3 tips for INTROVERTED speakers
All I can remember is the bright lights and the tall, tall ceilings. And that I absolutely didn’t want to be there. The next thing I know is that I’m outside, by the big window, my parents and my piano teacher trying to convince me to come back to the room.
And I wouldn’t budge.
The truth? I hated playing the piano. I wasn’t musically inclined (like, at all!), had very small hands, and had a profound dislike for my piano teacher - there was nothing wrong with him per se, but since I hated playing the piano, I felt an instinctive aversion for him, too.
And, yet, somehow I agreed to the recital. What was I thinking?
Granted, I didn’t have much of an option given I was 8 years old and mostly oblivious to the fact that a recital would entail playing the piano in a big room in front of 50 people or so. Who knew!
And I was mostly carefree about it … Until the fated day came … And I was about to get up, and just couldn’t do it. I had to leave the room.
Much has happened since then. I’m now a speaker and a professor (gasp!), and I perform all the time in front of hundreds of people. And I’d be lying if I said I don’t get nervous anymore. There’s still a little shy girl inside of me. But I don’t feel the need to rush out of the room anymore. I stay. I play. I kick ass. And now I teach other women to be powerful speakers too.
And, yet, because I am an introvert myself, there’s a special place in my heart for helping the shy but mighty women who know speaking’s part of their calling, but are terrified of the spotlight.
And that’s why this week I’m sharing 3 powerful tips for introverted speakers.
My guess is that they’re not what you think!
See, on the day of my piano recital, I eventually made it back to the room. I was only 8, but I faced my demons and gathered up the courage to show up. Do I remember what happened next? No. Was it my best performance? Probably not. Did I continue taking piano lessons? No, I stopped shortly after.
But, on that day I learned what it takes to show up, even when you know you’re kind of sucky.
Here they are:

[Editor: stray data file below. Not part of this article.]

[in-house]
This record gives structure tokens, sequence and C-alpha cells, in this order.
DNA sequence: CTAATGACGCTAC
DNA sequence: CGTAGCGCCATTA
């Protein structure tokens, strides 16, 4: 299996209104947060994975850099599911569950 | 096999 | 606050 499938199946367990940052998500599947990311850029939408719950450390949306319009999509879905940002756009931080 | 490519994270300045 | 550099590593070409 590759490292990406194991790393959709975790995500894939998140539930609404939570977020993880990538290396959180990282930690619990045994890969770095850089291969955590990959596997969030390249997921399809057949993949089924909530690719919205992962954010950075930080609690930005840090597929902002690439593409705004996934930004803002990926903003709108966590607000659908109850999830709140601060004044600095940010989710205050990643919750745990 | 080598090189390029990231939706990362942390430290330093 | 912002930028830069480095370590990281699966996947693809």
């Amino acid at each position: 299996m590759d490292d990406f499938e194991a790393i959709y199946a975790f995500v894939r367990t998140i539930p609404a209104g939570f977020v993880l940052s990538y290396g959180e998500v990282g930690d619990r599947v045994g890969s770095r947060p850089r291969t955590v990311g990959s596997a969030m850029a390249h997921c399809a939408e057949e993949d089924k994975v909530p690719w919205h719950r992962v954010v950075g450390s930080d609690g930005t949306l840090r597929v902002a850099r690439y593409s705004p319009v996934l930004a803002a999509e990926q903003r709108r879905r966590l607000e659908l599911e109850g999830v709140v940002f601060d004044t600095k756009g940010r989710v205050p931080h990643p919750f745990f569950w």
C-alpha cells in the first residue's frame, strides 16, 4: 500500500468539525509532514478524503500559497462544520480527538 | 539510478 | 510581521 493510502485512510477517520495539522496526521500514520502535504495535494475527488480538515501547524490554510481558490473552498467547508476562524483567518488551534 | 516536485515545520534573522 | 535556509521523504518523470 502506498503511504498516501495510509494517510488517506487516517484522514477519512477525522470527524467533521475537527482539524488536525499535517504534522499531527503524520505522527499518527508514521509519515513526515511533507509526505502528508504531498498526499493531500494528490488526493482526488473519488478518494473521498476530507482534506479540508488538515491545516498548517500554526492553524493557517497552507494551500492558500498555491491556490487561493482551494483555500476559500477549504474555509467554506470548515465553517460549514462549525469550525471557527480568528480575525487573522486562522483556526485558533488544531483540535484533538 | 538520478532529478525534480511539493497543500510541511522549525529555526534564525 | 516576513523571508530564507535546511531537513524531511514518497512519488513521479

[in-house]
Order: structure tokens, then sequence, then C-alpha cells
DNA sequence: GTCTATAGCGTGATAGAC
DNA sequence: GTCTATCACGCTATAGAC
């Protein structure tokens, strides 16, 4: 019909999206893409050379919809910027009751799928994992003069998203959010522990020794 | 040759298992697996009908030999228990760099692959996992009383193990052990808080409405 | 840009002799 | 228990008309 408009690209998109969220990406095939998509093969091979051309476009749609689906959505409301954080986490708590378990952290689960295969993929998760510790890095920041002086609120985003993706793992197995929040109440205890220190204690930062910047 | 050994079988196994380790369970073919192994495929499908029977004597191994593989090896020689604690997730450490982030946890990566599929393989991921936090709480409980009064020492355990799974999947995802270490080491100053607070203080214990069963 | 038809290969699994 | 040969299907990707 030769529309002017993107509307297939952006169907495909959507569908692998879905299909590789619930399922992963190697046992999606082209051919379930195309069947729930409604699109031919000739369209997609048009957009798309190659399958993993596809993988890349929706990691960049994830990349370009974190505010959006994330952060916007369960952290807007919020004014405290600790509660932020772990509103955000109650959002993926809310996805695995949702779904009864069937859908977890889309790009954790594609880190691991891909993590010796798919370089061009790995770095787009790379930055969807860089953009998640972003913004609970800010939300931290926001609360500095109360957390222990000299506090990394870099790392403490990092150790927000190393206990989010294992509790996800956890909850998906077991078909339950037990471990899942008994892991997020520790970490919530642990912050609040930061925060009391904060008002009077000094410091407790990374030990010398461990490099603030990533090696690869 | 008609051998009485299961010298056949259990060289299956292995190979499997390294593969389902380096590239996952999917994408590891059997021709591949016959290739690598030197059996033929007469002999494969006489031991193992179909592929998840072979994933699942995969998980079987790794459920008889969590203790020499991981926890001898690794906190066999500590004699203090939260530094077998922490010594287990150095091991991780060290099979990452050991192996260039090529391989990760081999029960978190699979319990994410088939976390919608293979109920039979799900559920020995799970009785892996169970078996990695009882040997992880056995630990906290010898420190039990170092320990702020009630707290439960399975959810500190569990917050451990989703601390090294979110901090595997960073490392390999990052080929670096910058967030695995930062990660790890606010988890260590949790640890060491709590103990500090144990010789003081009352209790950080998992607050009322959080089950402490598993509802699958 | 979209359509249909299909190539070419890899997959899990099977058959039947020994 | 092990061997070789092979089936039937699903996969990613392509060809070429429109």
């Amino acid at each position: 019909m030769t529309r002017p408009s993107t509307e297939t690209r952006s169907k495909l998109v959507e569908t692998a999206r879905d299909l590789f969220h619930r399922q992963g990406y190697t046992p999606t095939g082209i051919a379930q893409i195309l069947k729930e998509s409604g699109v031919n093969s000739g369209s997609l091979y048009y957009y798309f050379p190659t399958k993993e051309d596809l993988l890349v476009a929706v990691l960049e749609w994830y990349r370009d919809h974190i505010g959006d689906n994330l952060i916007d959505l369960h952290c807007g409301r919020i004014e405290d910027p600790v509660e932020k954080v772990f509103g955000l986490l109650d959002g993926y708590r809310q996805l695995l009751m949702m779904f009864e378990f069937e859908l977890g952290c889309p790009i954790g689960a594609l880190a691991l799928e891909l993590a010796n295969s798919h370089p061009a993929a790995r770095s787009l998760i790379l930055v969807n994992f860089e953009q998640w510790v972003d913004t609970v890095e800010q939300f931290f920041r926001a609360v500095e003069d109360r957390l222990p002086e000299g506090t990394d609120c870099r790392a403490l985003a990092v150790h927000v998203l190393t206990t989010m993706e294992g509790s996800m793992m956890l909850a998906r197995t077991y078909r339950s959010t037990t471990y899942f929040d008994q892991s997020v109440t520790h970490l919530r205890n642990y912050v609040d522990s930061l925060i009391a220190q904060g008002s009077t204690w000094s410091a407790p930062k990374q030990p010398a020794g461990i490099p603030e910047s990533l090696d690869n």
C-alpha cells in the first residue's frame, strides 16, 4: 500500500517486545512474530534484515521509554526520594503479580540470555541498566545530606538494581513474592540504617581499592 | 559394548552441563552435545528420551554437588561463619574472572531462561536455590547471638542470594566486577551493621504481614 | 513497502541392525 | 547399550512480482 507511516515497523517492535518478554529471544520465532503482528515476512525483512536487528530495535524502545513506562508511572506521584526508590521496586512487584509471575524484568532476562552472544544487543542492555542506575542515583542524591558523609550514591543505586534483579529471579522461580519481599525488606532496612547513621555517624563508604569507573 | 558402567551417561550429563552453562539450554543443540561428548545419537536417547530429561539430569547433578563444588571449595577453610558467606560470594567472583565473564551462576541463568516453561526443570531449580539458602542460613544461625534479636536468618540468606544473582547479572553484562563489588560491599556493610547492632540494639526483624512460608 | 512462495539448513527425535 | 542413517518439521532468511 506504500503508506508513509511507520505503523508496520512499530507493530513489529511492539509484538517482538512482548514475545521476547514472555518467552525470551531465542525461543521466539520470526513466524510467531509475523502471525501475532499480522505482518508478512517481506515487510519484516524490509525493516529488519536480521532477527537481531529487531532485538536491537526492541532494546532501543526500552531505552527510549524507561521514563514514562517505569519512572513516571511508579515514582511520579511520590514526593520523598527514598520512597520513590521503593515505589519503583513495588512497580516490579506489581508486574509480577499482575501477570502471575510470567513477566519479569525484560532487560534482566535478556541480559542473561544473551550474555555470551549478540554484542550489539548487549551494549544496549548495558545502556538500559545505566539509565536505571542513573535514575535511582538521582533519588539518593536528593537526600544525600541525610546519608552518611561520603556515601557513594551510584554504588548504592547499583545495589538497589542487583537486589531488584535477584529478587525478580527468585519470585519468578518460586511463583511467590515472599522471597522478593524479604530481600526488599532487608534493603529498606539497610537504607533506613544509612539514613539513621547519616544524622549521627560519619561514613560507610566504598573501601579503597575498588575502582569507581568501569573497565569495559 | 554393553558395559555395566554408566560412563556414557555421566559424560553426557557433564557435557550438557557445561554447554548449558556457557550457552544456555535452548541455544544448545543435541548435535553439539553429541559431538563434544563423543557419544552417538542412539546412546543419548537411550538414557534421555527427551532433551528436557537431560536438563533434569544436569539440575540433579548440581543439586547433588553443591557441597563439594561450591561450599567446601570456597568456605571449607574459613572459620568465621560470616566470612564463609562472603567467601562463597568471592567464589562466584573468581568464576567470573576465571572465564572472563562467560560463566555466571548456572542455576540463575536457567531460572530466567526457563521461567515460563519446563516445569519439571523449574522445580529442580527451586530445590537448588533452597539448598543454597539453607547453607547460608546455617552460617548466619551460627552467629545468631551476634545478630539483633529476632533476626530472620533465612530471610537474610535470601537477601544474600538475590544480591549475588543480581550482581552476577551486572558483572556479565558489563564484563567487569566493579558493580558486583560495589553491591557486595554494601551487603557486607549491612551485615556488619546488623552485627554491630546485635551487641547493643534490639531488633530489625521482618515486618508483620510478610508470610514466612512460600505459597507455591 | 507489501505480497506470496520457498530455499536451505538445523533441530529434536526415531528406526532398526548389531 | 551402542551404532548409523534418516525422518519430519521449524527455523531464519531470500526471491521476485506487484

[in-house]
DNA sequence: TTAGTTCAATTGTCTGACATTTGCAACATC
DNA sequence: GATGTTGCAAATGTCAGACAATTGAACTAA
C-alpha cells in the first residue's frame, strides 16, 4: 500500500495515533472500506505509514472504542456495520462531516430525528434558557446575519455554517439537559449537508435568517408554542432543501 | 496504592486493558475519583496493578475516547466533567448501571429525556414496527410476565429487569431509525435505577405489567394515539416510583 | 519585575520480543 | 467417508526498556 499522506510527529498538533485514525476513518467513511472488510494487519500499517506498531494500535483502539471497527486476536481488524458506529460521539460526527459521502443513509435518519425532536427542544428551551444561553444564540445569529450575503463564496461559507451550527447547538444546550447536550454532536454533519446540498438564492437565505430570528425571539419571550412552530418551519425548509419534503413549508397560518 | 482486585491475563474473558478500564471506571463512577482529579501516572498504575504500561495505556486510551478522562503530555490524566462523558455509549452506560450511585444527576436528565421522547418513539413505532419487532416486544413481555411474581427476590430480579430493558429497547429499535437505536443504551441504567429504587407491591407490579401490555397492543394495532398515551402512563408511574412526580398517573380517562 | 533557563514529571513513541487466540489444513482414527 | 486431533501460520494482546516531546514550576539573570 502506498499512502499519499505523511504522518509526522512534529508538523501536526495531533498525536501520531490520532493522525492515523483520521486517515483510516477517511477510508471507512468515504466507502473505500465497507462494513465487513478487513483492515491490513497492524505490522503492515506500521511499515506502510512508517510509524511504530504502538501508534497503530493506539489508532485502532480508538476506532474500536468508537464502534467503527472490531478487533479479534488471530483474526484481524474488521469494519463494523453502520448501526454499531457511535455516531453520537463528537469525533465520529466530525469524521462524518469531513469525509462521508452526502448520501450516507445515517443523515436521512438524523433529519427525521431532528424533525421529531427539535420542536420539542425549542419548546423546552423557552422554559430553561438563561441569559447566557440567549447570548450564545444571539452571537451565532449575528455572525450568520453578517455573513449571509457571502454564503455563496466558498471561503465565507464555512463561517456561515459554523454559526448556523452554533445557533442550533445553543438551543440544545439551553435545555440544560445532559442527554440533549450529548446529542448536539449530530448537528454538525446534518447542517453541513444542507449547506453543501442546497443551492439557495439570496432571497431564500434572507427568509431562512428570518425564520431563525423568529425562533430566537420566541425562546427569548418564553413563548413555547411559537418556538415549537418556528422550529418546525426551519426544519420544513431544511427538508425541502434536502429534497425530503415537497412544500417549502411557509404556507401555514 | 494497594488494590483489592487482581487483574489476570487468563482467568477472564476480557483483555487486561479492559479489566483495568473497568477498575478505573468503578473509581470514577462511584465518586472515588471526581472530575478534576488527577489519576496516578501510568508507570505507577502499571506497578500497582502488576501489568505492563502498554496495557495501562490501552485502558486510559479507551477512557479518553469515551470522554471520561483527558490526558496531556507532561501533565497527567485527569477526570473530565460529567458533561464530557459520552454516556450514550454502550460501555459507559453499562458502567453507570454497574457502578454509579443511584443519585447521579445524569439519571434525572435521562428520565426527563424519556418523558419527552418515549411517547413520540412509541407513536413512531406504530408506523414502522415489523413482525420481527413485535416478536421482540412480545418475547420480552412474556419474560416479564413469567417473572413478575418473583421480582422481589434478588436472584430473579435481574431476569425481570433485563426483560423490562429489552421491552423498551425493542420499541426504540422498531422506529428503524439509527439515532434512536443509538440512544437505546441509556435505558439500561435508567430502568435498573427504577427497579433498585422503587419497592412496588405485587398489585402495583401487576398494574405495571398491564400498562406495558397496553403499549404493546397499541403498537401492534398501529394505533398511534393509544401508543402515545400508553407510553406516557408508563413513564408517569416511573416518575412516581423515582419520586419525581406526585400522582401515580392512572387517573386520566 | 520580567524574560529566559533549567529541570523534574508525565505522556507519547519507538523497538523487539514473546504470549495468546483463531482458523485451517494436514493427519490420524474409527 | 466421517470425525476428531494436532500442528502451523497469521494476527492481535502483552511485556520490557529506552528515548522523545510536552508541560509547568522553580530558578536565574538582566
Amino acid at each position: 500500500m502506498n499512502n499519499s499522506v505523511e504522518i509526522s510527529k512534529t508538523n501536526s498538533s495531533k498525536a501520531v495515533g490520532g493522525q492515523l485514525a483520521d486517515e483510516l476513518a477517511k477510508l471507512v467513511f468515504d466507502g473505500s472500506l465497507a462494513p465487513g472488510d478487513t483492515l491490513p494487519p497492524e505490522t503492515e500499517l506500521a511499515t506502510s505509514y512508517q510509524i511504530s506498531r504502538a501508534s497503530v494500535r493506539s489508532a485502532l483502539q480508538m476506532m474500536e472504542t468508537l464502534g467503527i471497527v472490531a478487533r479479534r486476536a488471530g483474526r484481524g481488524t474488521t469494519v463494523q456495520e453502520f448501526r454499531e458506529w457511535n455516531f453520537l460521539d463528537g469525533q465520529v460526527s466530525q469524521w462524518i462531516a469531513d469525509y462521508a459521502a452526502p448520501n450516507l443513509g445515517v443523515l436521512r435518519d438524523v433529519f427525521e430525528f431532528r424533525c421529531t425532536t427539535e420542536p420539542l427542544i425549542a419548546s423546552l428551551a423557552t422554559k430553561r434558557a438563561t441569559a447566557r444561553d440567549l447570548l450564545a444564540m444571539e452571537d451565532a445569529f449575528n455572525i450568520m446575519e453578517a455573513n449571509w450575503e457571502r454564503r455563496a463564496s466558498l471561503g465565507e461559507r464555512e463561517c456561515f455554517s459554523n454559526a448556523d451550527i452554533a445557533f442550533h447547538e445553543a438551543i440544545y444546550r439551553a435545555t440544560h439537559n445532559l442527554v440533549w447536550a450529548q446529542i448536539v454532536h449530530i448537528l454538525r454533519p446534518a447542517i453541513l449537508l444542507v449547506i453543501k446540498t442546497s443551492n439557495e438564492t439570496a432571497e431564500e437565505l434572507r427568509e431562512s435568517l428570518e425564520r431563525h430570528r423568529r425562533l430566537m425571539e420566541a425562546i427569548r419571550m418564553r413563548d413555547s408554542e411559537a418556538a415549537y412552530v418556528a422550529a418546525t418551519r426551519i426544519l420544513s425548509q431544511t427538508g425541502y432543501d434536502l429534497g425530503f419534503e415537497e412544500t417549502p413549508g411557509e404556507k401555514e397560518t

INTROVERTED SPEAKER TIP #1: Do not hide who you are
See, there’s a model of public speaking out there that’s all extroverted and energetic. So many of us when we first start out think that we have to look like that! Well, guess what? That’s not true. To be a successful speaker, you have to embrace who you are and show up powerfully and authentically to serve.
Which means, you have to embrace your introversion and bring it to the table, instead of hiding from it or thinking you need to be different. Because: THERE’S NOTHING WRONG WITH YOU!
Next time you’re on stage, begin your presentation by saying that you are an introvert, that you are shy, that there’s a part of you that’d rather be curled up under a blanket with a good book. And watch the audience fall in love with you.
INTROVERTED SPEAKER TIP #2: Connect to your body
When we’re super anxious before or doing a speaking engagement, we tend to leave our bodies -- a phenomenon called “dissociation.” We might even do a good job, but we leave barely remembering what happened, what we said, and whether we were truly there.
To avoid dissociating, it’s crucial that you increase awareness of your body so that you realize that you’re on stage as a physical being.
This can be done through a powerful pre-stage practice that I call the “YES meditation” -- you can read about it here.
I encourage you to practice it as often as you can, even before you sit down to write your speech, or when you think about being on stage and start to panic. Plus, it’s a lot of fun!
INTROVERTED SPEAKER TIP #3: Practice practice practice (and make sure you do it the right way!)
They say practice makes perfect. But is it true for introverts? I hear so much from my clients that they practice, practice, practice but then they get on stage and forget everything! While this is common, it means two things: (1) You haven’t practiced enough (sad but true!); or (2) You haven’t practiced in the right way.
When you practice, it’s not just about repeating memorized words at an intellectual level.
Real practice is about feeling the words you say with your entire being, so that they become a part of you.
It’s truly a full-body experience, and you must do it over and over again. So, don’t shy away from feeling, and get to work!
I believe in you and your voice,